Joshua Rozenberg began by recalling what Lord McNally had recently said to him on Law in Action, namely, that the response to the consultation had been ‘hysterical in terms of the realities’. Did the other panellists agree with this? Speaking as those who had themselves responded, they did not. Maura McGowan QC stoutly defended the Bar Council’s long, considered, detailed, and well-argued paper which was based on the public and not on a vested interest. Andy Slaughter said he had seen some ‘extremely persuasive responses’ displaying anger at the ‘dismantling of the legal aid system’ including ‘perverse incentives to plead guilty’. Steve Hynes noted that he had ‘never known a consultation which has managed to unite everyone’.
Anyone doing their prep before the session would have been well advised to read what Steve Hynes had written in 2011 about the attempt in 2009 by the then Labour Government to introduce ‘best value tendering’ (BVT). While some saw something superior in “best value” as compared to “price competitive”, in fact the intention was to use the tendering mechanism to reduce spending on legal aid: (‘no other field of government expenditure has grown as much as legal aid’, Lord McNally’s predecessor, Lord Bach complained at the time). Back in 2009 there were large firms of solicitors in the proposed pilot area who saw nothing wrong with reducing the number or firms locally by 85%. Labour abandoned the plans in 2009 when they decided that BVT would not produce the savings they wanted. Instead in 2010 they cut fees by 13.5% over three years. In 2013 the Government has separated the two strands. The proposed cuts of 17.5% would produce the savings required by the Treasury. Price competitive tendering (PCT) was not there to achieve savings but to restructure the delivery of legal services, allegedly to make them ‘sustainable’ in a world in which the cuts had already been made.
What the panel on 18 June did not know was that in a matter of weeks solicitors would again show themselves amenable to discussing restructuring their profession, though in less drastic ways than proposed in the consultation paper. In turn the Lord Chancellor, after two months of being attacked for removing choice and competition, would agree to retaining it. That of course still left the question of the cuts.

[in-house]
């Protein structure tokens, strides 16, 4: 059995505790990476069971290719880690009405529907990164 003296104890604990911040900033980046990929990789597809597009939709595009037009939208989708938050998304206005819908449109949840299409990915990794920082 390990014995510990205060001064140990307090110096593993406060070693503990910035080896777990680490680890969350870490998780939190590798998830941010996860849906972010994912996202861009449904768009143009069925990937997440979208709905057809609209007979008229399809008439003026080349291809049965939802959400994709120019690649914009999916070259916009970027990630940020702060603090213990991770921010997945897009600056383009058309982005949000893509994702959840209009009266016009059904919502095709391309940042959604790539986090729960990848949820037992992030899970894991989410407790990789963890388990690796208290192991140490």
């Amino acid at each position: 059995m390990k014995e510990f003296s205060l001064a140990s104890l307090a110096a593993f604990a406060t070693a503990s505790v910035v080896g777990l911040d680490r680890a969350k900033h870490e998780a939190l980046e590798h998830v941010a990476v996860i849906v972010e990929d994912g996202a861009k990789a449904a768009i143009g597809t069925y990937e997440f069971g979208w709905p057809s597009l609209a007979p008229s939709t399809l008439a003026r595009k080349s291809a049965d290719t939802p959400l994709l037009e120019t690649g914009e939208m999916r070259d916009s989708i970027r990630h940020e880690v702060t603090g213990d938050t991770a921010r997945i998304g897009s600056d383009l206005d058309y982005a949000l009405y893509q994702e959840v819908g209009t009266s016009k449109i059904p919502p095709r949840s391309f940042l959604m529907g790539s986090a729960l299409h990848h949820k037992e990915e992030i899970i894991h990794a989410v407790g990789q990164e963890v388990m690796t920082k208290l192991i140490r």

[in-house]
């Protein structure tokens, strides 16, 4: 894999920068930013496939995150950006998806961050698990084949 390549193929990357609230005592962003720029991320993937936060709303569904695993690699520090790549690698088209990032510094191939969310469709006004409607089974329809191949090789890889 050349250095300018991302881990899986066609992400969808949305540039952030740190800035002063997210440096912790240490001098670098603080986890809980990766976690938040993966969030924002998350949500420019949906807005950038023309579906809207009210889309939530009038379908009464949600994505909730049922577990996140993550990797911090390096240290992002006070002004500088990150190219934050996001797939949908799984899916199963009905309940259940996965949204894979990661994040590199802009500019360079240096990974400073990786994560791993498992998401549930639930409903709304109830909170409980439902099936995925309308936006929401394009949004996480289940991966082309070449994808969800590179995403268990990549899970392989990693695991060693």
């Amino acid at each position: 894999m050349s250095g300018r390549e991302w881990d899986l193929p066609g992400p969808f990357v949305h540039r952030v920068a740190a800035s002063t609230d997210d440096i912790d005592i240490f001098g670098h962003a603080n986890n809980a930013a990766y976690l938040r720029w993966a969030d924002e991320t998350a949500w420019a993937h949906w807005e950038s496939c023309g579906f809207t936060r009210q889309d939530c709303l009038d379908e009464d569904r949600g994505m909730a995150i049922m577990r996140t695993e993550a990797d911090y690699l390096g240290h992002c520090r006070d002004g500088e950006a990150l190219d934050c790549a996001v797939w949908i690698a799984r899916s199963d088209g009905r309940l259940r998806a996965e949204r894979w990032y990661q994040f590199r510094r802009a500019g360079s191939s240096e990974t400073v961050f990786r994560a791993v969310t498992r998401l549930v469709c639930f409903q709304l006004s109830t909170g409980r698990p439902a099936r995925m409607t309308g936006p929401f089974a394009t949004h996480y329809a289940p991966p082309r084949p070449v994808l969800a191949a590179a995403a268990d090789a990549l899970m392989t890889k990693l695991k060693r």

Lord McNally, who spoke last on the first question, stuck to his guns. ‘Don’t be too thin-skinned’, he told the Bar, ‘you can have all your high minded public interest but let’s not kid ourselves, we are also in a wage negotiation. You have a vested interest in this outcome’. He claimed that we would still have the most generous Legal Aid system in the world, but the cost would go down from £2.2 billion to £1.5 billion. Later he predicted that there was no chance of Labour restoring that when next in power—if that was a bluff, the Opposition has not yet called it. ‘There is ample room for the profession to adjust’. Later in the session he reminded the audience that the Ministry had already cut 10,000 civil servants. This produced a few surprised looks from the panel who may not have noticed the redundancy process at the time and had not publicly protested about it. A visit to the website of the union would show a number of reminiscent remarks about the effect the redundancies would have on the quality of justice. Lord McNally promised that this was a consultation, and ‘we are going to listen’, something which in the event does in part seem to have happened. Maura McGowan QC said that the Bar was ‘more than happy to continue discussions’. She denied that it was a battle over wages. ‘This is very much more important than that’.